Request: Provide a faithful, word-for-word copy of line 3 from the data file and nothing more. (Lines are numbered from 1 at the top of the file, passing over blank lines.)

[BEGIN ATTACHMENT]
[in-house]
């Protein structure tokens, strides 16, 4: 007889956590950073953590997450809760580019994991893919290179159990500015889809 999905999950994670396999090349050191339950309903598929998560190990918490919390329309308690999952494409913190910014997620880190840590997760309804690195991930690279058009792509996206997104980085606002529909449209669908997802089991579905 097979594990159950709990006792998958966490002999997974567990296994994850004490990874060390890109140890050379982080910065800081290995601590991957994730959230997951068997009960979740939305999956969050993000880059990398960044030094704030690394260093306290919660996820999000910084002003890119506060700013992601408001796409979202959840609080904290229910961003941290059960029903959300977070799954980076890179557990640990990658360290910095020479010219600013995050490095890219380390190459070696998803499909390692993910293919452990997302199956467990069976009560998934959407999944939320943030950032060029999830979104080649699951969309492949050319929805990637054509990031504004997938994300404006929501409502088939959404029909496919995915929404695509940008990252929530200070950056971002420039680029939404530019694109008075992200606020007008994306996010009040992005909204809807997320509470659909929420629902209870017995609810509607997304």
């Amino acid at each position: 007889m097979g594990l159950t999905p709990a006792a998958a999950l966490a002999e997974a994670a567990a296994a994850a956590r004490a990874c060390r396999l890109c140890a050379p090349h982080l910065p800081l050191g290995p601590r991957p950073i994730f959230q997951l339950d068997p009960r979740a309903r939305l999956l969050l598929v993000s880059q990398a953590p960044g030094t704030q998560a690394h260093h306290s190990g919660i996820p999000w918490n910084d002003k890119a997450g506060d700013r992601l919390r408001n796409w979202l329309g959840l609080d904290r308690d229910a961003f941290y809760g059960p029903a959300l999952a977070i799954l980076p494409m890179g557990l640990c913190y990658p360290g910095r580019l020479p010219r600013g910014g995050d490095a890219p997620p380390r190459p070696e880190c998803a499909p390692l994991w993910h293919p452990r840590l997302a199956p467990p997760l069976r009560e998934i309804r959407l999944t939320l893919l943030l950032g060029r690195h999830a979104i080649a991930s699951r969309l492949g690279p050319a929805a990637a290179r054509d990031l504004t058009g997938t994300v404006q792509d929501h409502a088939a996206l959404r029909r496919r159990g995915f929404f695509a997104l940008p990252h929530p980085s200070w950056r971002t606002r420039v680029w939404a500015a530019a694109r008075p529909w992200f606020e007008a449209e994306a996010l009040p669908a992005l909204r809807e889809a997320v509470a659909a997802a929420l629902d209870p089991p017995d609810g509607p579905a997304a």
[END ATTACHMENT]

């Amino acid at each position: 007889m097979g594990l159950t999905p709990a006792a998958a999950l966490a002999e997974a994670a567990a296994a994850a956590r004490a990874c060390r396999l890109c140890a050379p090349h982080l910065p800081l050191g290995p601590r991957p950073i994730f959230q997951l339950d068997p009960r979740a309903r939305l999956l969050l598929v993000s880059q990398a953590p960044g030094t704030q998560a690394h260093h306290s190990g919660i996820p999000w918490n910084d002003k890119a997450g506060d700013r992601l919390r408001n796409w979202l329309g959840l609080d904290r308690d229910a961003f941290y809760g059960p029903a959300l999952a977070i799954l980076p494409m890179g557990l640990c913190y990658p360290g910095r580019l020479p010219r600013g910014g995050d490095a890219p997620p380390r190459p070696e880190c998803a499909p390692l994991w993910h293919p452990r840590l997302a199956p467990p997760l069976r009560e998934i309804r959407l999944t939320l893919l943030l950032g060029r690195h999830a979104i080649a991930s699951r969309l492949g690279p050319a929805a990637a290179r054509d990031l504004t058009g997938t994300v404006q792509d929501h409502a088939a996206l959404r029909r496919r159990g995915f929404f695509a997104l940008p990252h929530p980085s200070w950056r971002t606002r420039v680029w939404a500015a530019a694109r008075p529909w992200f606020e007008a449209e994306a996010l009040p669908a992005l909204r809807e889809a997320v509470a659909a997802a929420l629902d209870p089991p017995d609810g509607p579905a997304a």